Is there a way to find the fully qualified domain name of a Windows XP box?
Being unfamiliar with Windows I would describe what I'm looking for as the equivalent of the command
hostname --fqdn available in Linux.
You can find it in the system properties ("Computer name" tab).
With the command line, you can run
IPCONFIG /ALL and have a look at the "Host name" and "Primary DNS suffix" fields.
There is no such option to the
hostname command in windows. However, this should do the trick:
Or you can grep (under Windows:
find /I "string") for Host- and Domain from
ipconfig -all name and glue it together elsewhere.
Edit: fixed Typo. Thanks Benoit
%USERDNSDOMAIN% is only available when logged on to a domain... The DNS suffix you get from a DHCP server is not put into a environment variable (as far as I could figure out).
The command is:
ping -a localhost
' Print FQDN in lower case letters ' Volker Fröhlich (2011) option explicit dim Message dim output dim WshShell, objEnv dim mydomain ' Read value from registry function readFromRegistry (strRegistryKey, strDefault ) Dim WSHShell, value On Error Resume Next Set WSHShell = CreateObject("WScript.Shell") value = WSHShell.RegRead( strRegistryKey ) if err.number <> 0 then readFromRegistry= strDefault else readFromRegistry=value end if set WSHShell = nothing end function mydomain = readfromRegistry("HKLM\SYSTEM\CurrentControlSet\services\Tcpip\Parameters\Domain", "asdf") ' Get the WshShell object Set WshShell = CreateObject("WScript.Shell") ' Get collection by using the Environment property Set objEnv = WshShell.Environment("Process") if (mydomain="") then Message = LCase(objEnv("COMPUTERNAME")) else Message = LCase(objEnv("COMPUTERNAME")) & "." & mydomain end if ' Write to stdout set output = wscript.stdout output.writeline Message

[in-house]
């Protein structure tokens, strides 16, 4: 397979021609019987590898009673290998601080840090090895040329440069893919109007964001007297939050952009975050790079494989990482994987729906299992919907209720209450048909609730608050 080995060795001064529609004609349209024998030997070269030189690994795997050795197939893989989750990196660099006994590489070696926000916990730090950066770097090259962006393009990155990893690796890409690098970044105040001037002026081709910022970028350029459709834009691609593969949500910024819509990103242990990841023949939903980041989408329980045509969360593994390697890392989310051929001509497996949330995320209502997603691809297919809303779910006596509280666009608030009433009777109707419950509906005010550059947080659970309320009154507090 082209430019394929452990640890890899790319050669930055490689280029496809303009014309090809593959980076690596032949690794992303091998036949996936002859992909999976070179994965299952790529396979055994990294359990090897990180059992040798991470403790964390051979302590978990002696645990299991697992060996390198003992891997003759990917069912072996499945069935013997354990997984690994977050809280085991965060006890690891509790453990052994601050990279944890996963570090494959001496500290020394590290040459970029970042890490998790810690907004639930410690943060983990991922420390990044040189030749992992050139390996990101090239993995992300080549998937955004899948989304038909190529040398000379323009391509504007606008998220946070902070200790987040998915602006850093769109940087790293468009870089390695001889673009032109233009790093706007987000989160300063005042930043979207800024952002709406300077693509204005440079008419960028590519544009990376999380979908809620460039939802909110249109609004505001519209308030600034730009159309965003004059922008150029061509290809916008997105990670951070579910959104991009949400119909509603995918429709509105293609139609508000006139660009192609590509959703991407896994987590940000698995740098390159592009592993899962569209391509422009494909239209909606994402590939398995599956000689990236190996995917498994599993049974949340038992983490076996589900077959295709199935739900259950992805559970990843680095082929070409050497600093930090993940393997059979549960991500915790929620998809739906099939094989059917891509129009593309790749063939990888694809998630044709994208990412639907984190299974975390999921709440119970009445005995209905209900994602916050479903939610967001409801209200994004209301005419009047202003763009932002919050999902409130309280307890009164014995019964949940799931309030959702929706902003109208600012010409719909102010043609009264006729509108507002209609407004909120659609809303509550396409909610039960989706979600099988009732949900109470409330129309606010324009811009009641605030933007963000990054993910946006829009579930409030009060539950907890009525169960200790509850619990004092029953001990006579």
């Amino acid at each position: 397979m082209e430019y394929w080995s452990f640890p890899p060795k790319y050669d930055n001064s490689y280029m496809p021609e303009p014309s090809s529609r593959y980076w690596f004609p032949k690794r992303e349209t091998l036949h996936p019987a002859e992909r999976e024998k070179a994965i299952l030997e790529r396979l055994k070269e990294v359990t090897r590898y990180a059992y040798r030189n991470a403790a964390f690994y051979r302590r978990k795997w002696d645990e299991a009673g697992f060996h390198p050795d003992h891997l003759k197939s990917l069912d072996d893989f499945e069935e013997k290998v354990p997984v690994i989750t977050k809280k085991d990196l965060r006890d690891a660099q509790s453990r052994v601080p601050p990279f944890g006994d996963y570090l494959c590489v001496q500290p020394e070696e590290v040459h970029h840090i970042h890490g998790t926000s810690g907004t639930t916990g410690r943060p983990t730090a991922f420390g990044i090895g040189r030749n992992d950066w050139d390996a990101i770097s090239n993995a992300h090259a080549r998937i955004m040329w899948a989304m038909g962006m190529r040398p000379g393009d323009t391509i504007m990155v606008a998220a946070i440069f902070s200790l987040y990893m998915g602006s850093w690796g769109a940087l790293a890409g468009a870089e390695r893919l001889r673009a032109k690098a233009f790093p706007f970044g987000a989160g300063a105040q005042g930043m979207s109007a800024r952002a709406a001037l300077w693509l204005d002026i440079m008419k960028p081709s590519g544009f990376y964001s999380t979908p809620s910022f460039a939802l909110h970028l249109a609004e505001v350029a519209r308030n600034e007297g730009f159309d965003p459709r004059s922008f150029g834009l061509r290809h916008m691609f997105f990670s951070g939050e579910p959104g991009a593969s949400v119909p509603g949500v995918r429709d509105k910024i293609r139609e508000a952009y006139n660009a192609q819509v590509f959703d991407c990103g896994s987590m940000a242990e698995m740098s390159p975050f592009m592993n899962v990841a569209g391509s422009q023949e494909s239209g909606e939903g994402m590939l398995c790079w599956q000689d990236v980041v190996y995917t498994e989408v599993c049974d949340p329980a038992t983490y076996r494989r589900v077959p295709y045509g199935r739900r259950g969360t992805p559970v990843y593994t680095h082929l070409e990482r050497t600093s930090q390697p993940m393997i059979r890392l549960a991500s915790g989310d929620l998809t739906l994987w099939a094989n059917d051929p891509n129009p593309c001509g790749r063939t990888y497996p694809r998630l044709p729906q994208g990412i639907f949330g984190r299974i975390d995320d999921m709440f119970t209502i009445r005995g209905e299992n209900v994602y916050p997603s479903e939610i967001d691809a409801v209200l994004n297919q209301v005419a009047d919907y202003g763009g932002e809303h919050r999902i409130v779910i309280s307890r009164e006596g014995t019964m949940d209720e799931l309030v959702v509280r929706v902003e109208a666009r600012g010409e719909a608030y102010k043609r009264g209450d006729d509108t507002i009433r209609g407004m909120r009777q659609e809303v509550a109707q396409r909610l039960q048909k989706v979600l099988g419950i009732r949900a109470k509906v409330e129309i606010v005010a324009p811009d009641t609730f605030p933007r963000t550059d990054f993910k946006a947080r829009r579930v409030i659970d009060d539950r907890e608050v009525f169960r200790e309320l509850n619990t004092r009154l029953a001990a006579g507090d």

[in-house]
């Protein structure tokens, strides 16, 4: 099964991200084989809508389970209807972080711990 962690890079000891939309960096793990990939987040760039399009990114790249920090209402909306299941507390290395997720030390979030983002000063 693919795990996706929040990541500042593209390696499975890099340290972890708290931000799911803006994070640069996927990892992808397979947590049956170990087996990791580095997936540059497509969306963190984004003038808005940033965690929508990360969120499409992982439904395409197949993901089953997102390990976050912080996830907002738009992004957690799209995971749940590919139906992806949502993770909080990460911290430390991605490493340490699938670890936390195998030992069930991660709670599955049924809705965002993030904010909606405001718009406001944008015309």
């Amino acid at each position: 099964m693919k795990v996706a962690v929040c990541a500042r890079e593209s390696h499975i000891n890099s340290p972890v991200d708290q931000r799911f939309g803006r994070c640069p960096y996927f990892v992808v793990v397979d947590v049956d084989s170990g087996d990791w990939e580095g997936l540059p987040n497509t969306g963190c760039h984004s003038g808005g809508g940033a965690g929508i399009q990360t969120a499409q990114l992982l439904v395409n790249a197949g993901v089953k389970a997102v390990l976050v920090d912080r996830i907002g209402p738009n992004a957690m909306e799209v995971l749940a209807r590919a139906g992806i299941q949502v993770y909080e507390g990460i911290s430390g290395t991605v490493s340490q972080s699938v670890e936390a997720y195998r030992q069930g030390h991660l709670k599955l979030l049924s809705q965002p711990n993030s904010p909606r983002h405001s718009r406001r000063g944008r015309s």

DOS BATCH FILE TO CALL ABOVE SCRIPT :
for /f %%a in ('cscript //nologo yourscriptname.vbs') do set FQDN=%%a echo %FQDN% pause
Try this from the command prompt:
FOR /F "tokens=2" %i in ('systeminfo ^| find /i "Domain"') do echo %computername%.%i
remember to use double
%i if using this in a batchfile. e.g.
A reason you may want to do it this way is: if your users and computers are in different domains, the
%USERDNSDOMAIN% will not be correct when applied to your computer.
If you only have one domain and no child domains, then you can use the other solutions above if you like.
This will also work and does not have the delay of systeminfo:
for /f "tokens=2 delims=:" %i in ('ipconfig /all ^| findstr Search ') do SET domain=%i & SET newdomain=%domain: =% & echo %COMPUTERNAME%.%newdomain%
If you need to port Unix shell scripts to windows or just like to work on the CLI, have a look at GNUwin32. It provides the common tools like cut, grep, etc for Windows.
Here is a CMD script for this:
@ECHO OFF FOR /f "tokens=2,* delims= " %%a in ('IPCONFIG ^/ALL ^| FINDSTR "Primary Dns"') do set tempsuffix=%%b FOR /f "tokens=1,2 delims=:" %%a in ('echo %tempsuffix%') do set dnssuffix=%%b SET FQDN=%COMPUTERNAME%.%DNSSUFFIX:~1% ECHO Server FQDN: %FQDN%
echo. echo Getting FQDN... FOR /F "tokens=1-2" %%A in ('ping -a localhost -n 1') do ( echo %%A | find /i "Pinging" >nul IF NOT ERRORLEVEL 1 SET "FQDN=%%B" ) echo %FQDN%